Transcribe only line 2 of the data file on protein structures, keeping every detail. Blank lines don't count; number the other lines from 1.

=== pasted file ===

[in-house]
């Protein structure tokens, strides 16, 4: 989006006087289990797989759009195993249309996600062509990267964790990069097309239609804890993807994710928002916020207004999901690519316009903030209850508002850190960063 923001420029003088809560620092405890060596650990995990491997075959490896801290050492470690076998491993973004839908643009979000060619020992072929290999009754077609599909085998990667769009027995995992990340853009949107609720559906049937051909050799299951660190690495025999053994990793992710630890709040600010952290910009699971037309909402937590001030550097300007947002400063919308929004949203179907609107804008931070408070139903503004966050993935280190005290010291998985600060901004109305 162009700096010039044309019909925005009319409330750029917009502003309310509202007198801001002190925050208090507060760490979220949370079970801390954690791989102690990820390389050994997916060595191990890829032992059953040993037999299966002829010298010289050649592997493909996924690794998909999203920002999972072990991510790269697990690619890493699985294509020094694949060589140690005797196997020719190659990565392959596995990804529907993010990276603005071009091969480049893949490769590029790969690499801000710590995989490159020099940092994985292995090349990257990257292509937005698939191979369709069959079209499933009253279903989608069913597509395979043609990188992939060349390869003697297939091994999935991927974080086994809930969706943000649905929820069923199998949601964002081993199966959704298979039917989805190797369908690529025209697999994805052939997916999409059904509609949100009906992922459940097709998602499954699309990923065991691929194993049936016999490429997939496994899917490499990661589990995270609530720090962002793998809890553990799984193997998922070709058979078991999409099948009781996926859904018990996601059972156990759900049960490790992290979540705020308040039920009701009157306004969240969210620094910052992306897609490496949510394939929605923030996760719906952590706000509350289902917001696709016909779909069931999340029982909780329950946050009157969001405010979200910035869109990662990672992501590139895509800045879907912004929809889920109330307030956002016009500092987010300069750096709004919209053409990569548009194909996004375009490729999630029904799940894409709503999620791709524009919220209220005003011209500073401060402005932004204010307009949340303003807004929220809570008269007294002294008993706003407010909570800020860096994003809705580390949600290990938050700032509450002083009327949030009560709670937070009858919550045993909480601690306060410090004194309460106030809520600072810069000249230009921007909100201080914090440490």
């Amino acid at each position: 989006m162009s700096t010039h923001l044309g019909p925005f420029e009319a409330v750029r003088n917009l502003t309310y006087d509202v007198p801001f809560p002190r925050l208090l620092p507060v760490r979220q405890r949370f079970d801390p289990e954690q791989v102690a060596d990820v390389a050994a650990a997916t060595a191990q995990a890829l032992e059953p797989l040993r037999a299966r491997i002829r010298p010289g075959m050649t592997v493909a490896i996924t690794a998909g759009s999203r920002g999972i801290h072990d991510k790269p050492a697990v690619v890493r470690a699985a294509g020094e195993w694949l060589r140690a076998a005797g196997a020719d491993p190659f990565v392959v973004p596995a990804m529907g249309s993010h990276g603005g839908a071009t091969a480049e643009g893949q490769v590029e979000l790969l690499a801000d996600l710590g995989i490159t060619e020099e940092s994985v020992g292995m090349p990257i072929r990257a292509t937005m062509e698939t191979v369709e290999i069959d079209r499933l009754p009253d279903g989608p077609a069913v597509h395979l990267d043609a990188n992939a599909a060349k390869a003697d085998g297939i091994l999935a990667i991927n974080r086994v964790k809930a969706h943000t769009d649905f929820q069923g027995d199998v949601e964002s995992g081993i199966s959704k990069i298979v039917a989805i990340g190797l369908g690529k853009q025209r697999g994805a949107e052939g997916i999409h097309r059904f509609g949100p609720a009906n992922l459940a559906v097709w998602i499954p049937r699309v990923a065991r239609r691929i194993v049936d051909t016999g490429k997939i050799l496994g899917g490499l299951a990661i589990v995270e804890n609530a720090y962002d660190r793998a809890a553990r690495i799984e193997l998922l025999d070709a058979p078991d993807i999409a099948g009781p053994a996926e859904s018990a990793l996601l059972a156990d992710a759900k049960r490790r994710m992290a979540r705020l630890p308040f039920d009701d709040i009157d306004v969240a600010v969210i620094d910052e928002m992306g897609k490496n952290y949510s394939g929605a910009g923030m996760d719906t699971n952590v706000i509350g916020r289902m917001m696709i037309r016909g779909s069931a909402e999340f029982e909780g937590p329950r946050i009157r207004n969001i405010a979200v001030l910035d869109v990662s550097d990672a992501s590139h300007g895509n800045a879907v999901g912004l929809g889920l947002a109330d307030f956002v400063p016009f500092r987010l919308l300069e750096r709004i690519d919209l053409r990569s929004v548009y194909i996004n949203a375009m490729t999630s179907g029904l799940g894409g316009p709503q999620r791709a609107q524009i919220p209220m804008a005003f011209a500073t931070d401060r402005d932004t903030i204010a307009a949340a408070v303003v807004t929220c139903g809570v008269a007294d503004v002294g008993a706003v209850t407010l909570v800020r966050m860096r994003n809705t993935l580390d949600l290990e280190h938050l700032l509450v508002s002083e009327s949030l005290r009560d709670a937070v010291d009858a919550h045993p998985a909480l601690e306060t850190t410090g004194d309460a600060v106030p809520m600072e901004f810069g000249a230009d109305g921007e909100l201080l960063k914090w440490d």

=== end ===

């Protein structure tokens, strides 16, 4: 989006006087289990797989759009195993249309996600062509990267964790990069097309239609804890993807994710928002916020207004999901690519316009903030209850508002850190960063 923001420029003088809560620092405890060596650990995990491997075959490896801290050492470690076998491993973004839908643009979000060619020992072929290999009754077609599909085998990667769009027995995992990340853009949107609720559906049937051909050799299951660190690495025999053994990793992710630890709040600010952290910009699971037309909402937590001030550097300007947002400063919308929004949203179907609107804008931070408070139903503004966050993935280190005290010291998985600060901004109305 162009700096010039044309019909925005009319409330750029917009502003309310509202007198801001002190925050208090507060760490979220949370079970801390954690791989102690990820390389050994997916060595191990890829032992059953040993037999299966002829010298010289050649592997493909996924690794998909999203920002999972072990991510790269697990690619890493699985294509020094694949060589140690005797196997020719190659990565392959596995990804529907993010990276603005071009091969480049893949490769590029790969690499801000710590995989490159020099940092994985292995090349990257990257292509937005698939191979369709069959079209499933009253279903989608069913597509395979043609990188992939060349390869003697297939091994999935991927974080086994809930969706943000649905929820069923199998949601964002081993199966959704298979039917989805190797369908690529025209697999994805052939997916999409059904509609949100009906992922459940097709998602499954699309990923065991691929194993049936016999490429997939496994899917490499990661589990995270609530720090962002793998809890553990799984193997998922070709058979078991999409099948009781996926859904018990996601059972156990759900049960490790992290979540705020308040039920009701009157306004969240969210620094910052992306897609490496949510394939929605923030996760719906952590706000509350289902917001696709016909779909069931999340029982909780329950946050009157969001405010979200910035869109990662990672992501590139895509800045879907912004929809889920109330307030956002016009500092987010300069750096709004919209053409990569548009194909996004375009490729999630029904799940894409709503999620791709524009919220209220005003011209500073401060402005932004204010307009949340303003807004929220809570008269007294002294008993706003407010909570800020860096994003809705580390949600290990938050700032509450002083009327949030009560709670937070009858919550045993909480601690306060410090004194309460106030809520600072810069000249230009921007909100201080914090440490």